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Marrying for Fun and Ratings

March 04, 2000|MAURA E. MONTELLANO

Last month's Fox special, "Who Wants to Marry a Multi-Millionaire?," garnered smash ratings and immediately touched off debate about the limits of so-called reality programming. Yet despite the embarrassing outcome of that show--the groom later admitted a former girlfriend had gotten a restraining order against him claiming he assaulted her; he denied the allegations--other networks are still jumping on the reality programming bandwagon with programs planned to strand strangers on a deserted island and a behind-the-scenes look at a pop music group. MAURA E. MONTELLANO spoke with Stuart Fischoff, professor of media psychology at Cal State L.A.

What is the attraction of the cluster of reality television programs that either have exploded on the television screen or are waiting in the wings for imminent broadcast? First of all, we are a species of voyeurs in that we really like to watch what other people are doing. It is written into our DNA as social animals that we must be aware of what our cohorts and our leaders--our alpha males and females--are doing because it has a potential impact on us. Reality television confers celebrity status on anyone who is on for an extended period of time. Television celebrities become the equivalent of alpha males and females. Moreover, it doesn't matter why you are on television, only that you are and thus that you are more important than the viewer who isn't on television.

It may seem a Faustian bargain to many of us, but that's only if the emerging celebrity has something to lose, like prestige or reputation. If they have nothing to lose and everything to gain, it will not matter what they said or did; they were on, that's what counts. If you are on television, you are instantly cut from the herd of mediocrity, of ordinariness.

The primary audience for "Who Wants to Marry a Multi-Millionaire?" was women. The show catered to women's fairy tales and fantasies, like Sleeping Beauty or Cinderella. It is my guess that the replay was pulled to avoid further offending that audience because the groom was alleged to have been abusive toward a former girlfriend. But the truth is that no matter what we think of the taste of this show, whether it was a dagger in the heart of feminists, there is a tremendous audience of women who enjoy the nurturing of these fairy-tale concepts. It makes life bearable.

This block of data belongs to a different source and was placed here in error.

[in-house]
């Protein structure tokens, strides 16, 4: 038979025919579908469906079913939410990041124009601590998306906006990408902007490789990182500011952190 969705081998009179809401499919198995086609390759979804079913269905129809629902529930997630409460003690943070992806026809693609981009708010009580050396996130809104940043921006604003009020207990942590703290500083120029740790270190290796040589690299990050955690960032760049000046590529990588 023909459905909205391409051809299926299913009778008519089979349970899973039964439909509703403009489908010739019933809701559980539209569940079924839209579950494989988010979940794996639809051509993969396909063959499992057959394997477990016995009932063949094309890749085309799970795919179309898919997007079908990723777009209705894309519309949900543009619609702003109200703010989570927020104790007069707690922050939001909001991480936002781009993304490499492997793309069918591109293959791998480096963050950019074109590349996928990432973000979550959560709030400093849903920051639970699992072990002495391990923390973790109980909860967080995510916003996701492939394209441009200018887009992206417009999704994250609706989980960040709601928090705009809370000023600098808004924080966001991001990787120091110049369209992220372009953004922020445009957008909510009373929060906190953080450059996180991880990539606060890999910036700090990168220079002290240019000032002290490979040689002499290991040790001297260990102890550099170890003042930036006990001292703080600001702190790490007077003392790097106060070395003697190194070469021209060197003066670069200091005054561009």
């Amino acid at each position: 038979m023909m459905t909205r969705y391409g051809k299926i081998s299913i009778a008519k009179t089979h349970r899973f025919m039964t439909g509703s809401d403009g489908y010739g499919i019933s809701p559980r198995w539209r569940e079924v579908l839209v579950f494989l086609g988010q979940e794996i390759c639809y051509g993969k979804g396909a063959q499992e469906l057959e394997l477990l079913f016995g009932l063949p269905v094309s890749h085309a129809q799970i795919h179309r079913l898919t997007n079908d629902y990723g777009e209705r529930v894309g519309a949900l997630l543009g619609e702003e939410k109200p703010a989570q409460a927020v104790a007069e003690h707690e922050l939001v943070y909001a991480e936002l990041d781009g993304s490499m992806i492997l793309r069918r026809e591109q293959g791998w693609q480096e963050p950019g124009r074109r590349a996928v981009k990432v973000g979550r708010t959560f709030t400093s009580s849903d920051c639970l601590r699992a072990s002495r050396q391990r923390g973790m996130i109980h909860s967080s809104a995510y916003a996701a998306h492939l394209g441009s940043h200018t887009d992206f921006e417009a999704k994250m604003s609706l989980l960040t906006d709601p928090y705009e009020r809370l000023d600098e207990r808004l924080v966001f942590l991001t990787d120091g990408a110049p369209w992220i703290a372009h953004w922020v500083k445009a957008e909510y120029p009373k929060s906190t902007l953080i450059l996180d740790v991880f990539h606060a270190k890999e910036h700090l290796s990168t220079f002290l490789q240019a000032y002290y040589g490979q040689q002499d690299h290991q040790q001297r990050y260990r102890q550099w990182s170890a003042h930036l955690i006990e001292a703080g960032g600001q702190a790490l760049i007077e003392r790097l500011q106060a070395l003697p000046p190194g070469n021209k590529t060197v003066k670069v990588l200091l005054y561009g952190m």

As for the millionaire's Princess Bride, she now says she was upset she was on the show and entered into the marriage. Yet she is walking away with $100,000 worth of prizes. She is emblematic of America today. She is a me-head; she wants what she can get for herself no matter how she gets it and she'll put a spin on it later. She holds an unflattering mirror up to our culture in which women trade on their bodies and men trade on their money. It should be that women trade on their minds as well as their looks. Tragically, shows like this reaffirm to women how singularly important their looks are.

It is also the case that reality television is "television reality," not mundane reality. The taped footage will be edited down to what is interesting. Real reality, mundane reality, is far duller than television, more flat-lined than filled with peaks and valleys. That's why people like sports or police chases. Something exciting can and often does happen.

The genie is out of the bottle, particularly with the advent of the Internet, of which television eventually will be a part. The Internet is not covered by FCC restraints, and if it gets more interesting and gamey than what broadcast and cable television can offer and they improve the streaming of images so that the look more natural, people will flock to the Internet to watch "interesting" stuff. In the worst-case scenario, it will be very violent, perhaps the equivalent of snuff movies. There are billions of people in this world, so someone will eventually offer online viewing of real murder--for a subscription fee of course.

That will push broadcast television to more extremes. Sex and violence are the cheapest and easiest ways to elicit emotion from an audience. What we are seeing now on reality TV is just the sordid tip of the darkening iceberg.

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